To be honest, I am not really concerned about this, since its a rather large framework (almost 150 classes, almost 13,500 loc) and (for us anyway) its the foundation of our applications. It really has to be reliable for us, so even if the tests took an hour to run that would be okay for us.

      Nice in theory. Sucks in practice. More than one developer here (on a "must never fail on pain of death" project) has skipped running the entire 1.5 hour test suite because "their one little change" won't break things and their one little test didn't break. When you're in a hurry, one and one half hours can seem like a long time :)

      Redundant tests are bad. They slow things down, they are more tests to maintain and they provide no benefit. You don't need to prove that 2+2 == 4 more than once.

      Cheers,
      Ovid

      New address of my CGI Course.

        Nice in theory. Sucks in practice. More than one developer here (on a "must never fail on pain of death" project) has skipped running the entire 1.5 hour test suite because "their one little change" won't break things and their one little test didn't break. When you're in a hurry, one and one half hours can seem like a long time :)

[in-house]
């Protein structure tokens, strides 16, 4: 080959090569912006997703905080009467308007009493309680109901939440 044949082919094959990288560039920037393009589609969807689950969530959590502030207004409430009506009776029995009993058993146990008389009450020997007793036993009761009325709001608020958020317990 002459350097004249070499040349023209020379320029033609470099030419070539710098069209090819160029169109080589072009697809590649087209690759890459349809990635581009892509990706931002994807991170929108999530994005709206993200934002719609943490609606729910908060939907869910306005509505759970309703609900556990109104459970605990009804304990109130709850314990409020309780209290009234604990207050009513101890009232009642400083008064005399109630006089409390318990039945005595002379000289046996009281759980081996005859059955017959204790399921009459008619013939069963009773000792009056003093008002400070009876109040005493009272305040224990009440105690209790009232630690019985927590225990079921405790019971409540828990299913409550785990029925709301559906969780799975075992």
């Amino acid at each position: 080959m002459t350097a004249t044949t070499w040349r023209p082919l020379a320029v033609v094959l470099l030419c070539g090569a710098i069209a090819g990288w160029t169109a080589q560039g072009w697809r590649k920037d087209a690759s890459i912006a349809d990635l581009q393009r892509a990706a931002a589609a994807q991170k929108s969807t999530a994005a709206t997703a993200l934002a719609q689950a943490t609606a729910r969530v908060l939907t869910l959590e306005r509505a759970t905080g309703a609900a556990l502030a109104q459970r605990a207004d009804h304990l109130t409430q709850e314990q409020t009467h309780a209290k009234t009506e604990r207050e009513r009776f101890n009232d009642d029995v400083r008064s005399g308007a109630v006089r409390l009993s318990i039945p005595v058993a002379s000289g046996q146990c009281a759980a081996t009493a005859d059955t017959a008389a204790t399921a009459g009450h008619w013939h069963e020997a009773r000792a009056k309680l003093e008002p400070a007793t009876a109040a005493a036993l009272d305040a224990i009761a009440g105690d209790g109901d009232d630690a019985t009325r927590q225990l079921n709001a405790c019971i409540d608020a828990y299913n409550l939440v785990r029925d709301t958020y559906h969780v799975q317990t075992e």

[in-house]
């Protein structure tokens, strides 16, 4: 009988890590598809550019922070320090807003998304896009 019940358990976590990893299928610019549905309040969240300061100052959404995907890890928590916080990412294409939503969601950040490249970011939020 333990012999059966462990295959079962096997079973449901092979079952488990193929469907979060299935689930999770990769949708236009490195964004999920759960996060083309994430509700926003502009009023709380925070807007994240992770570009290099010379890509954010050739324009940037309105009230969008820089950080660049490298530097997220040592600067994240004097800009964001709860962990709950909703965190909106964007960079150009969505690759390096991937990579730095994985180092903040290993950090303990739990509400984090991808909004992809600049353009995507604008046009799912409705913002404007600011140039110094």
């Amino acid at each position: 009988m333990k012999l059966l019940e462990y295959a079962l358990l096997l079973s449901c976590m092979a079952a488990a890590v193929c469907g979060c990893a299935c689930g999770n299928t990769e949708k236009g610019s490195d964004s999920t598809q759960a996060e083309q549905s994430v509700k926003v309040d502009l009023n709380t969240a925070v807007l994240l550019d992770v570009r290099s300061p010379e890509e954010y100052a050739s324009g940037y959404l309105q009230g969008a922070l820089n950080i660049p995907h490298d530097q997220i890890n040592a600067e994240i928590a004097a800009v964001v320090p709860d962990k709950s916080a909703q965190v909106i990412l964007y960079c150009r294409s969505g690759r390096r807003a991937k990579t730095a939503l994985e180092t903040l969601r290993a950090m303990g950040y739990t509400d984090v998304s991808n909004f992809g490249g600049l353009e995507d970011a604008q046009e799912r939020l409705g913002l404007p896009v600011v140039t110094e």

I see your point. We have institued a "must run tests under pain of death before commiting to CVS" policy, but even that can be subverted by modifying the working directory. We have several distinct sub-systems which do not interact with one another (except in maybe in application code that uses the sub-systems), I suppose I could use the prove utility that comes with Test::Harness (my other new favorite toy along with Devel::Cover), to script sub-system tests in some way.

        Redundant tests are bad. They slow things down, they are more tests to maintain and they provide no benefit. You don't need to prove that 2+2 == 4 more than once.

        Agreed, but what about if they are redundant because they are in a function? Here is an example:

        sub test_Base_Interface { my ($o) = @_; can_ok($o, 'new'); can_ok($o, 'helloWorld'); } sub test_DerivedFromBase_Interface { my ($o) = @_; can_ok($o, 'new'); can_ok($o, 'gutenTag'); test_Base_Interface($o); }